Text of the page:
I. THE FEDERAL ARBITRATION ACT
Section 2 of the FAA provides an agreement to arbitrate in a contract evidencing a transaction involving commerce "shall be valid, irrevocable, and enforceable, save upon such grounds as exist at law or in equity for the revocation of any contract." 9 U.S.C.A. § 2 (West 1999). The United States Supreme Court has said repeatedly this statute "is a congressional declaration of a liberal federal policy favoring arbitration agreements, notwithstanding any state substantive or procedural policies to the contrary." Moses H. Cone Memorial Hospital v. Mercury Construction Corp., 460 U.S. 1, 24, 103 S. Ct. 927, 941, 74 L. Ed. 2d 765, 785 (1983); see also, e.g., PacifiCare Health Systems, Inc. v. Book, __ U.S. __, 123 S. Ct. 1531, 1536 fn. 2, 155 L. Ed. 2d 578, __ (2003) (acknowledging the existence of a presumption in favor of arbitration); Mitsubishi Motors Corp. v. Soler Chrysler-Plymouth, Inc., 473 U.S. 614, 625-26, 105 S. Ct. 3346, 3353, 87 L. Ed. 2d 444, 454 (1985) (the primary concern of the legislature in enacting the statute was to enforce private agreements, which requires rigorous enforcement of arbitration agreements).
Arbitration agreements are a matter of contract. AT&T Technologies, Inc. v. Communications Workers of America, 475 U.S. 643, 648, 106 S. Ct. 1415, 1418, 89 L. Ed. 2d 648, 655 (1986). A party cannot be compelled to submit to arbitration a dispute that he has not agreed to submit to arbitration. AT&T Technologies, Inc., 475 U.S. at 648, 106 S. Ct. at 1418, 89 L. Ed. 2d at 655. And unless the parties "clearly and unmistakably provide otherwise, the question of whether the parties agreed to arbitrate is to be decided by the court, not the arbitrator." AT&T Technologies, Inc., 475 U.S. at 649, 106 S. Ct. at 1418, 89 L. Ed. 2d at 656.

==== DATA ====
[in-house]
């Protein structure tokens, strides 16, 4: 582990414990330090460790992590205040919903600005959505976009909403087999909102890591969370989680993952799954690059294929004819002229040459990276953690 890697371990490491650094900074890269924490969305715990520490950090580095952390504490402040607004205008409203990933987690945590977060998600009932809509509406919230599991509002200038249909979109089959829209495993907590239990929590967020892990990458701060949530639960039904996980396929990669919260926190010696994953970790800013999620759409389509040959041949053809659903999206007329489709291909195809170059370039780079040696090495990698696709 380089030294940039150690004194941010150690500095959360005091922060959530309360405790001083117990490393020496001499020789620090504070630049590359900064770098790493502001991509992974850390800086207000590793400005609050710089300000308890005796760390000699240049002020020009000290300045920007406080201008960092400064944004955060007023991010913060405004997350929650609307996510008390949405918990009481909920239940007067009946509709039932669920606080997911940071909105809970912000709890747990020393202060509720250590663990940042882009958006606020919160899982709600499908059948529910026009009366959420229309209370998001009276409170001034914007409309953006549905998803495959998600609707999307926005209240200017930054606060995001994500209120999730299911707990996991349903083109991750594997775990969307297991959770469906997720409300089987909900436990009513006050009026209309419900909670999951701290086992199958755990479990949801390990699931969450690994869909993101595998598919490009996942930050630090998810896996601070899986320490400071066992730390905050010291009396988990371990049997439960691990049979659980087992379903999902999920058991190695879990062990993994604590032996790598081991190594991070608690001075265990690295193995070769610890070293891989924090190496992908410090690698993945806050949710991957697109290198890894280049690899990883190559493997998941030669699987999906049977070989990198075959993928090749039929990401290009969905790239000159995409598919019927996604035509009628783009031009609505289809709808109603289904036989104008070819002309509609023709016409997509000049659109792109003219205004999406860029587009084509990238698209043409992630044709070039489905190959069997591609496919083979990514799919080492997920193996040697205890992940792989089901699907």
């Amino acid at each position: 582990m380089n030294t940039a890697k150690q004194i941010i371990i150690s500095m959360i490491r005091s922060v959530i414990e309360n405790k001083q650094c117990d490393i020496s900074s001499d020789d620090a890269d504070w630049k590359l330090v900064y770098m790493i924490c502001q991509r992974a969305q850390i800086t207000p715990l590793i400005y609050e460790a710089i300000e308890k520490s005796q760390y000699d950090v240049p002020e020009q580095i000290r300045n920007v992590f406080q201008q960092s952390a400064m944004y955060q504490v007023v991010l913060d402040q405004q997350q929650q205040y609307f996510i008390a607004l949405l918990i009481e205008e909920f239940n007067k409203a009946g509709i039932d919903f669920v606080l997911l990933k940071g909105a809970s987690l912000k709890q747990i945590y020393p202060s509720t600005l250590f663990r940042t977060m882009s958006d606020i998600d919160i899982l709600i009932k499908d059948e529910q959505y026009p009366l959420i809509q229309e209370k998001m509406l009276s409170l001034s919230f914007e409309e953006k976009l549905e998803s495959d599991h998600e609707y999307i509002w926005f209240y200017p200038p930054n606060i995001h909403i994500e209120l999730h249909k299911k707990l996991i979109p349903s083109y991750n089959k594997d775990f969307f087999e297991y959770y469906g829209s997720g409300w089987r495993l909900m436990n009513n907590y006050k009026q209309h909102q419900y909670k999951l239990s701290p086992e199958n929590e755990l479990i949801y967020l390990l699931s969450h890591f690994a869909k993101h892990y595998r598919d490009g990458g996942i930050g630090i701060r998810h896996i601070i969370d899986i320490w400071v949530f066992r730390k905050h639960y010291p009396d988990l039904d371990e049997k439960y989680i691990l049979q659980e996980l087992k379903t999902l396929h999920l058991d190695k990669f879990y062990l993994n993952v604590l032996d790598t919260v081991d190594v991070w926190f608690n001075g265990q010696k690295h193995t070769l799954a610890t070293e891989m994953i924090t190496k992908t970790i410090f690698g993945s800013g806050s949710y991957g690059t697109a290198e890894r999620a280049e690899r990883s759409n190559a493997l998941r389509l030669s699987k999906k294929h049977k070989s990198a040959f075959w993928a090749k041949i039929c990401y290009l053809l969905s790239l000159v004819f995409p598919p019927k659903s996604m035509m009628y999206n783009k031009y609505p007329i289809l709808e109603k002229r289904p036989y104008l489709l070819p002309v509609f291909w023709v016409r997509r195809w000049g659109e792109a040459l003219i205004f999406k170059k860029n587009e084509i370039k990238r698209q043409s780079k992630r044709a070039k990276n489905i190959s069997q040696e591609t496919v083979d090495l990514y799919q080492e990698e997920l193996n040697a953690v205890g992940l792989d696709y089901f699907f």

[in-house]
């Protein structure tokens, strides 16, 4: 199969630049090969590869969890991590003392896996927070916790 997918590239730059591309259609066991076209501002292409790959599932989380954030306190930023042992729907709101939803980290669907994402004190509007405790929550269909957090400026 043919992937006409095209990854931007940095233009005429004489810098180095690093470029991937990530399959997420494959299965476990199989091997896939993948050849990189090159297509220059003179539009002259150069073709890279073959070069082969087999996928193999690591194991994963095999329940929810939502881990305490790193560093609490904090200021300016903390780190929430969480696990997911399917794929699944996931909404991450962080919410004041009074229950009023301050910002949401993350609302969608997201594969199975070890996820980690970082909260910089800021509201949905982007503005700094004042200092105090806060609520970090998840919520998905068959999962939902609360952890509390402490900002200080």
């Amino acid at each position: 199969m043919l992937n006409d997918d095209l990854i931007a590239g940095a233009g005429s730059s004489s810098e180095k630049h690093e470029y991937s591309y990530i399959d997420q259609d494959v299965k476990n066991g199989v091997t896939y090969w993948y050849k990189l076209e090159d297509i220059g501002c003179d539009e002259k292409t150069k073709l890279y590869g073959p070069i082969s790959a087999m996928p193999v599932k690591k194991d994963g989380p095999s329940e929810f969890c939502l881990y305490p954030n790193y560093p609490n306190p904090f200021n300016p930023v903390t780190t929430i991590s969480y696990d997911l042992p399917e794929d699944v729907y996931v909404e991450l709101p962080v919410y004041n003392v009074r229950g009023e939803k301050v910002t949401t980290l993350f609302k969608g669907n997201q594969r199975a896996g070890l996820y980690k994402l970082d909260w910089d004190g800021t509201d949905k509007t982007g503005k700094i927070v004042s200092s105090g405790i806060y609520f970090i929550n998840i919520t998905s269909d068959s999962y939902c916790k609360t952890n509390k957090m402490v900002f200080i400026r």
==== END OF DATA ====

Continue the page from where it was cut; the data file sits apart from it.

When deciding whether there is a valid agreement to arbitrate, "courts generally *** should apply ordinary state-law principles that govern the formation of contracts." First Options of Chicago, Inc. v. Kaplan, 514 U.S. 938, 944, 115 S. Ct. 1920, 1924, 131 L. Ed. 2d 985, 993 (1995).
Although both parties agree the FAA applies to the arbitration provision at issue here, the parties dispute which state's substantive law should be applied to the contract issues in this case. Hutcherson and Wilson contend the choice-of-law provision requires application of Arizona's conflict principles, which, in turn, requires us to use the substantive law of Alabama and Illinois. We disagree.
The "Governing Law" provisions of the original and amended credit card agreements designate Arizona law as the governing law where applicable. We find nothing in these provisions signifying an intention to apply anything other than the substantive law of Arizona to contract disputes. To interpret the choice-of-law provision here as referring to Arizona's conflict law "would introduce the uncertainties of choice of law into the proceedings and would serve to defeat the basic objectives, namely those of certainty and predictability, which the choice-of-law provision was designed ...